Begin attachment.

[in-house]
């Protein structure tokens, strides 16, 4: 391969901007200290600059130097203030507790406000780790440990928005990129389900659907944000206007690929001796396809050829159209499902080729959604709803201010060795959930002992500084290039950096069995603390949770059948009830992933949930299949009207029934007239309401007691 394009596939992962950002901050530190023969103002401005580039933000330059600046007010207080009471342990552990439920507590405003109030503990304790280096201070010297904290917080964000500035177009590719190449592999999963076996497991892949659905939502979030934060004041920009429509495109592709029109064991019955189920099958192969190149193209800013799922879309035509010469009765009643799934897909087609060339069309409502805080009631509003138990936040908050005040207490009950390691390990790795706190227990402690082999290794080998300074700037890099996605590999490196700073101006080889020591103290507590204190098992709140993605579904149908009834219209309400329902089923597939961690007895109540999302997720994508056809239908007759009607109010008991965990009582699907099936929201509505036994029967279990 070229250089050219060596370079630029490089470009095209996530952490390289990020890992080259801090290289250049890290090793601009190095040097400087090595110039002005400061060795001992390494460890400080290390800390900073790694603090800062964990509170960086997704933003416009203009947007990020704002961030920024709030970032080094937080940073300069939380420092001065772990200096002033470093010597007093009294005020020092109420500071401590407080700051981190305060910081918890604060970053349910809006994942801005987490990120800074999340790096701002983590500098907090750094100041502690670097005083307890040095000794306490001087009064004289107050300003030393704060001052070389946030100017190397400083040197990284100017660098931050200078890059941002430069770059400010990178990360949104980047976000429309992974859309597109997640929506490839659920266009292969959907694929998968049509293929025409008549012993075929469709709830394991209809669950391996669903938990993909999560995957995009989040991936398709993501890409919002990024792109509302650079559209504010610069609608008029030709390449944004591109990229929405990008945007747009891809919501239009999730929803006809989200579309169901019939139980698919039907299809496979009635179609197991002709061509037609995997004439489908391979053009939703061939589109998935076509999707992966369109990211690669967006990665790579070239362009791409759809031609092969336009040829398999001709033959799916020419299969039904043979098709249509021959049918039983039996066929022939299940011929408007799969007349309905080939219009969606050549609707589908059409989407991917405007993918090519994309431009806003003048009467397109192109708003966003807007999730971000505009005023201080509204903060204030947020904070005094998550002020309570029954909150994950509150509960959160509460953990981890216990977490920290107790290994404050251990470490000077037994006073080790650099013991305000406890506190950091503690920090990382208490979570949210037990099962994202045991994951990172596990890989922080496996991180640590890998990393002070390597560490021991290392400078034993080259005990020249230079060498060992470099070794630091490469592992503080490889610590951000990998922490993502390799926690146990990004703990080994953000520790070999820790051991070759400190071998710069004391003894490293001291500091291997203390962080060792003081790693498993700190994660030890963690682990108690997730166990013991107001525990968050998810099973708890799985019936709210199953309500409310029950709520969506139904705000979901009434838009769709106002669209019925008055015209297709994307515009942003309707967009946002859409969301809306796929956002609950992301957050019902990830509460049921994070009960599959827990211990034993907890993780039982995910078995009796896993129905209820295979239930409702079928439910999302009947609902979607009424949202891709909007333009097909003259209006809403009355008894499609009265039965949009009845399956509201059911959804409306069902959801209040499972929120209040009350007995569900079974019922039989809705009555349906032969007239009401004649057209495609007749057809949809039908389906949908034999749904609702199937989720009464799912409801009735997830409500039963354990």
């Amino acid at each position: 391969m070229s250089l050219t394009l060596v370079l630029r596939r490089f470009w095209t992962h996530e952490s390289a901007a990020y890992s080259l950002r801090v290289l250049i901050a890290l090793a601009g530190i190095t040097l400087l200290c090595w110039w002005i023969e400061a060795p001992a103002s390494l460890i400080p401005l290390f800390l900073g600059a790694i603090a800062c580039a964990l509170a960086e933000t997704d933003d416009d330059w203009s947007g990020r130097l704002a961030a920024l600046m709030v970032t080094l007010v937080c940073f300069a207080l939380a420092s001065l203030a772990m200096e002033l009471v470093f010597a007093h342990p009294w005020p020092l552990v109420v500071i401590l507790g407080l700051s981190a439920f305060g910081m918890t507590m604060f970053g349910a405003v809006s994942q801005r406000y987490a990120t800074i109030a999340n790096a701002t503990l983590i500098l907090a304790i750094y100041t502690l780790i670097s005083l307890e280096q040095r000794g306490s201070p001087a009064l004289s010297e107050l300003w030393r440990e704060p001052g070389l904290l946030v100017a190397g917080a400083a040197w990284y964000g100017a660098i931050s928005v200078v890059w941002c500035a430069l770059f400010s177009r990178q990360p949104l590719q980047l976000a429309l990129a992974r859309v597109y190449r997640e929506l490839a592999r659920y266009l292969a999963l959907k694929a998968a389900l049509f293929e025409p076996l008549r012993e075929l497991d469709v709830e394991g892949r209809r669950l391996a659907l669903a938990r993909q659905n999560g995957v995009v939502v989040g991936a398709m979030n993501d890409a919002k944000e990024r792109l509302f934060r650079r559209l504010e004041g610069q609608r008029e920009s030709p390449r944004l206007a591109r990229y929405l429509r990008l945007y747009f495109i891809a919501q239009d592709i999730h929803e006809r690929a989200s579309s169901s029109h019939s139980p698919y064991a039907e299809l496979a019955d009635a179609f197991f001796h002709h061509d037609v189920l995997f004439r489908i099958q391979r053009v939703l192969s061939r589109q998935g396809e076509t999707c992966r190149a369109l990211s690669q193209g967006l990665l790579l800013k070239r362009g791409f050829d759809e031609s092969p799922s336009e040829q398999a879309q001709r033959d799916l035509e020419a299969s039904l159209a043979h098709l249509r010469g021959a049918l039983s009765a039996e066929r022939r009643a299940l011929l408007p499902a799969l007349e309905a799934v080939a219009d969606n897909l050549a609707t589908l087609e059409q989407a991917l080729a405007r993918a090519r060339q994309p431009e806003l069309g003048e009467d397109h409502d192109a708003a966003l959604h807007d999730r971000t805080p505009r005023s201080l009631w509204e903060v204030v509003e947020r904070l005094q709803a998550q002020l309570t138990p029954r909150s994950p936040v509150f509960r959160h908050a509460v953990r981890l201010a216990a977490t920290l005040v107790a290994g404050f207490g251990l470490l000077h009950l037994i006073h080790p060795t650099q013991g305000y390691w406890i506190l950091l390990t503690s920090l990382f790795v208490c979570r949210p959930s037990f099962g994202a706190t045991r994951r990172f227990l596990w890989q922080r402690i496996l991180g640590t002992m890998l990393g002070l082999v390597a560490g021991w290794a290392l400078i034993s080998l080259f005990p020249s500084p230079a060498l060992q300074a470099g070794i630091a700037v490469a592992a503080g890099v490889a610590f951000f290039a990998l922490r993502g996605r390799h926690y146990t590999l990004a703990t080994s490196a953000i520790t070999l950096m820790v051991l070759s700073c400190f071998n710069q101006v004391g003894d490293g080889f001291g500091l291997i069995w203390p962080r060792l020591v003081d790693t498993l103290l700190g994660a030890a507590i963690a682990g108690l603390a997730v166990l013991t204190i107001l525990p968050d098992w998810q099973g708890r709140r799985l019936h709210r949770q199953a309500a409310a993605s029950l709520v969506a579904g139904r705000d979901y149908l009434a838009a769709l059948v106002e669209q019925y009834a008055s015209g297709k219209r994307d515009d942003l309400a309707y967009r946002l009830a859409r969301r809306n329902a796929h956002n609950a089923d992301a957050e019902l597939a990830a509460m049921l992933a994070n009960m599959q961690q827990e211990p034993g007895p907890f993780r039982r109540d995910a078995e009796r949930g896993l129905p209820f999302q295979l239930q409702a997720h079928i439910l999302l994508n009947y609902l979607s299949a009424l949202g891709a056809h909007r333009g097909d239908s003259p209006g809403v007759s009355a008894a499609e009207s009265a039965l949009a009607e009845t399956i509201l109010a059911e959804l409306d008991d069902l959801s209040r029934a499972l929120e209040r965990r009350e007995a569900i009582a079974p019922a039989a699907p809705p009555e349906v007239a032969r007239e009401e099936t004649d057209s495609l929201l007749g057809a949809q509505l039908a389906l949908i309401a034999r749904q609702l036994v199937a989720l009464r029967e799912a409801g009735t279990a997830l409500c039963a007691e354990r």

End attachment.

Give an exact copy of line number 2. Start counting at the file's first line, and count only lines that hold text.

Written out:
């Protein structure tokens, strides 16, 4: 391969901007200290600059130097203030507790406000780790440990928005990129389900659907944000206007690929001796396809050829159209499902080729959604709803201010060795959930002992500084290039950096069995603390949770059948009830992933949930299949009207029934007239309401007691 394009596939992962950002901050530190023969103002401005580039933000330059600046007010207080009471342990552990439920507590405003109030503990304790280096201070010297904290917080964000500035177009590719190449592999999963076996497991892949659905939502979030934060004041920009429509495109592709029109064991019955189920099958192969190149193209800013799922879309035509010469009765009643799934897909087609060339069309409502805080009631509003138990936040908050005040207490009950390691390990790795706190227990402690082999290794080998300074700037890099996605590999490196700073101006080889020591103290507590204190098992709140993605579904149908009834219209309400329902089923597939961690007895109540999302997720994508056809239908007759009607109010008991965990009582699907099936929201509505036994029967279990 070229250089050219060596370079630029490089470009095209996530952490390289990020890992080259801090290289250049890290090793601009190095040097400087090595110039002005400061060795001992390494460890400080290390800390900073790694603090800062964990509170960086997704933003416009203009947007990020704002961030920024709030970032080094937080940073300069939380420092001065772990200096002033470093010597007093009294005020020092109420500071401590407080700051981190305060910081918890604060970053349910809006994942801005987490990120800074999340790096701002983590500098907090750094100041502690670097005083307890040095000794306490001087009064004289107050300003030393704060001052070389946030100017190397400083040197990284100017660098931050200078890059941002430069770059400010990178990360949104980047976000429309992974859309597109997640929506490839659920266009292969959907694929998968049509293929025409008549012993075929469709709830394991209809669950391996669903938990993909999560995957995009989040991936398709993501890409919002990024792109509302650079559209504010610069609608008029030709390449944004591109990229929405990008945007747009891809919501239009999730929803006809989200579309169901019939139980698919039907299809496979009635179609197991002709061509037609995997004439489908391979053009939703061939589109998935076509999707992966369109990211690669967006990665790579070239362009791409759809031609092969336009040829398999001709033959799916020419299969039904043979098709249509021959049918039983039996066929022939299940011929408007799969007349309905080939219009969606050549609707589908059409989407991917405007993918090519994309431009806003003048009467397109192109708003966003807007999730971000505009005023201080509204903060204030947020904070005094998550002020309570029954909150994950509150509960959160509460953990981890216990977490920290107790290994404050251990470490000077037994006073080790650099013991305000406890506190950091503690920090990382208490979570949210037990099962994202045991994951990172596990890989922080496996991180640590890998990393002070390597560490021991290392400078034993080259005990020249230079060498060992470099070794630091490469592992503080490889610590951000990998922490993502390799926690146990990004703990080994953000520790070999820790051991070759400190071998710069004391003894490293001291500091291997203390962080060792003081790693498993700190994660030890963690682990108690997730166990013991107001525990968050998810099973708890799985019936709210199953309500409310029950709520969506139904705000979901009434838009769709106002669209019925008055015209297709994307515009942003309707967009946002859409969301809306796929956002609950992301957050019902990830509460049921994070009960599959827990211990034993907890993780039982995910078995009796896993129905209820295979239930409702079928439910999302009947609902979607009424949202891709909007333009097909003259209006809403009355008894499609009265039965949009009845399956509201059911959804409306069902959801209040499972929120209040009350007995569900079974019922039989809705009555349906032969007239009401004649057209495609007749057809949809039908389906949908034999749904609702199937989720009464799912409801009735997830409500039963354990």